LAMM team at Old Dominion University in Spring 2020

Our Research

Freezing of ceramic and metallic suspensions and polymer solutions and subsequent phase separation during solidification process has emerged as a novel methodology, which allows us to replicate a variety of features such as layered architecture, pore morphology and complex interfaces that we observe in natural materials, such as fish scale, nacreous shell, pangolin scale, wood and bone. One of the emergent techniques is freeze-casting (also known as as ice-templating), which was initially motivated by the natural freezing process that occurs in seawater. Our group is primarily working on advancing the ice-templating technology for synthesis and design of novel hierarchical ceramics and composites with a multidisciplinary research approach. Ice-templated ceramics and composites have tremendous potential for numerous structural and functional engineering endeavors. We focus on developing novel tools for materials synthesis and characterization. Our research is oriented in developing the materials and research tools for targeted applications. Other research interests include high-strain behavior of hierarchical materials and additive manufacturing of materials. In addition to graduate students, our group has strongly emphasized on creating research experience opportunities for undergraduate students, and K-12 students and teachers.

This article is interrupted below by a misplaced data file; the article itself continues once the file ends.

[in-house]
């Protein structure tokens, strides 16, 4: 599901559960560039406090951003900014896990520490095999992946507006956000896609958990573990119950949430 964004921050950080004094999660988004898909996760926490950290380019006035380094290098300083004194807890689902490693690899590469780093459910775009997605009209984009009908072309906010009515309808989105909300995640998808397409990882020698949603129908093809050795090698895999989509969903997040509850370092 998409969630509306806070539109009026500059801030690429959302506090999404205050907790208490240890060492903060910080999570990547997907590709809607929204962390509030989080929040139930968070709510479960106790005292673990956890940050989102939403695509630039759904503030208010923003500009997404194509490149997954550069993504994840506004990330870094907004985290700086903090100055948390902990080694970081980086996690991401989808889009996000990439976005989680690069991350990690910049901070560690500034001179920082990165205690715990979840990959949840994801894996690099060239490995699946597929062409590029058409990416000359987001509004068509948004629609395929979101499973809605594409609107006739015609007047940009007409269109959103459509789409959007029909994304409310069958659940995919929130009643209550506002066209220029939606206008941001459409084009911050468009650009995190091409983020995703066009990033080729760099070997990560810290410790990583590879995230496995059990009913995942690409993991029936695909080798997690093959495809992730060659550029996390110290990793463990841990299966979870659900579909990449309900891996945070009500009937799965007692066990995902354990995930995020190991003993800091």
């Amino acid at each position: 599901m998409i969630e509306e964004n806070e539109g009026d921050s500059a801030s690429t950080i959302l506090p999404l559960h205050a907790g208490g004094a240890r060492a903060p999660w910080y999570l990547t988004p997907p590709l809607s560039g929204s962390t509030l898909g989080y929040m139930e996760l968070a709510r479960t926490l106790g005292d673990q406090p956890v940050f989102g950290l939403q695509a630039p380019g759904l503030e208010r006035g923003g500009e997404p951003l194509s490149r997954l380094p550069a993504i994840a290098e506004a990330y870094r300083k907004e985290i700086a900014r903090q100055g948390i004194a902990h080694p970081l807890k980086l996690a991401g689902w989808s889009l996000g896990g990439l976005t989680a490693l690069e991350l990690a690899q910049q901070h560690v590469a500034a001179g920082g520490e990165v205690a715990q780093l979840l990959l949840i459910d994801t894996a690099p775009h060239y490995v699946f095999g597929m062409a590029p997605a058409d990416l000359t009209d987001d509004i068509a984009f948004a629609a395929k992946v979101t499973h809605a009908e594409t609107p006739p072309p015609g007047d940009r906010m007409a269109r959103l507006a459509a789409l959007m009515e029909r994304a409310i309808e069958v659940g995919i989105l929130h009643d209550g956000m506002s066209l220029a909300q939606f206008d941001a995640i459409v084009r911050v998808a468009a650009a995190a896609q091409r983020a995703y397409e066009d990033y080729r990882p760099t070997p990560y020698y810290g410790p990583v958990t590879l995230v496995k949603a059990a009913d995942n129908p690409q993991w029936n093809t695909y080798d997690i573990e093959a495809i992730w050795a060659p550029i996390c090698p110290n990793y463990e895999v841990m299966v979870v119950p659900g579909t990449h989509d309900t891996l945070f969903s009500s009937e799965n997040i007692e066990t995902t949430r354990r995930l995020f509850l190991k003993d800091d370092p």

More information of research, group members, and teaching can be found on the other pages of our website.